OAKLAND -- With all the whining and aching and moaning, some of it reaching the level of hysteria, the Warriors needed an elixir. They found one in the 76ers.
Their 123-80 win over Philadelphia on Monday was an example of a team taking out its frustrations on a very accommodating punching bag. The Sixers are essentially three or four players surrounded by guys with dubious NBA credentials.
Their visit to Oracle Arena was a perfect tonic for the Warriors (31-21) on no fewer than four levels.
One, there was the threadbare Warriors roster, with both centers, Andrew Bogut and Jermaine O'Neal, sidelined with injuries.
Two, it provided a cheerful sideshow to the mini-drama between coach Mark Jackson's pregame new conference, his off-hand comment about how Bogut may have sustained his shoulder injury and Bogut's expressed annoyance with Jackson's off-hand comment.
Three, it temporarily quelled the constant local caterwauling about the struggles of the Warriors, who had been 6-8 since their 10-game win streak a month ago.
And, four, it met Jackson's deep and profound need to rout an opponent, any opponent, to create space between his seat and the agitated mob trying to crank up the heat beneath it.
"We've struggled at times against teams we are supposed to beat," Jackson said. "We own that and accept that. It's part of our development. Tonight we made the proper adjustments and handled our business."
While this giggler hardly cured all that troubles the Warriors, it was a brief respite from the storm. Do you even wish to consider for a minute to outcry had the Dubs won a squeaker or even invented a way to lose?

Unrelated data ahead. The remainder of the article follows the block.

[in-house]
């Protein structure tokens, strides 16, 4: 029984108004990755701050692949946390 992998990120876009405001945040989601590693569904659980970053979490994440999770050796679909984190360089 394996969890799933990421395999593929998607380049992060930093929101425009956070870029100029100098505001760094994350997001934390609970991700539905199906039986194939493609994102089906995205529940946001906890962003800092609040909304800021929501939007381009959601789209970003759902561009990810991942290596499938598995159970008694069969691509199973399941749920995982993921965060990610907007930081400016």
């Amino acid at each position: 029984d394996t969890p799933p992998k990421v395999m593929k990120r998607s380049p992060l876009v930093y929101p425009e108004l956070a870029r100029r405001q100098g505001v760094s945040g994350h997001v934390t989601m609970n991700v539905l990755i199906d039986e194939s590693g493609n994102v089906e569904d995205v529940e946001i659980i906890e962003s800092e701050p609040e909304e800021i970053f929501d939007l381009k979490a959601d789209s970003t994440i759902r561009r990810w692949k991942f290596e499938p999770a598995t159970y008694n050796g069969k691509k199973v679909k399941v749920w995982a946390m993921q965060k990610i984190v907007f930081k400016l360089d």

[RELATED: Warriors 123, 76ers 80]
There was at least one player who might want to frame this game. Reserve power forward Marreese Speights, pressed into heavy service by the absences of Bogut and O'Neal, responded with the game of his career: 32 points (on 12 of 15 shooting), eight rebounds and three blocks.
"He was fabulous," Jackson said of the former 76er.
"It was like being at a great rock concert," said Lee, returned to the lineup after a two-game absence and posted 13 points and 13 rebounds. "Just the barrage of interior and exterior moves -- the creativity."
Speights was on such an offensive high, the Oracle crowd offered "M-V-P" chants.
"Because we are his former team, we obviously knew he was going to come out with some energy," Philly forward Evan Turner said. "He had an awesome game and just opened up the floodgates."
THE GOOD: This was an old-fashioned woodshedding of a poor, tired team of individuals dreaming about their plans for the long weekend. No matter. The Warriors needed a dose of joy. It had been a month since the Warriors had beaten a team by 20, more than three since they'd beaten anybody by 30 and more than 11 years since they'd clobbered anybody by 43.
So, stiff shots of Muy Bravado for every Warrior in uniform -- and two for Speights.
THE BAD: Even in such a lopsided game, there were spells of sloppy offensive play, causing some of the Warriors' 18 turnovers. Curry (7-of-11) and Speights aside, the shooting was ugly: 38.7 percent.
THE TAKE: The Warriors were without their starting center and his backup, spurring their wounded starting power forward (Lee) to push his limits. Victory over this Philly team may be no great accomplishment, but a loss would have been devastating. So the Dubs, weakened themselves, quickly removed that possibility. They remorselessly jumped a weaker member of the NBA flock, and they haven't always done that. Take it, allow Speights his night, and move on.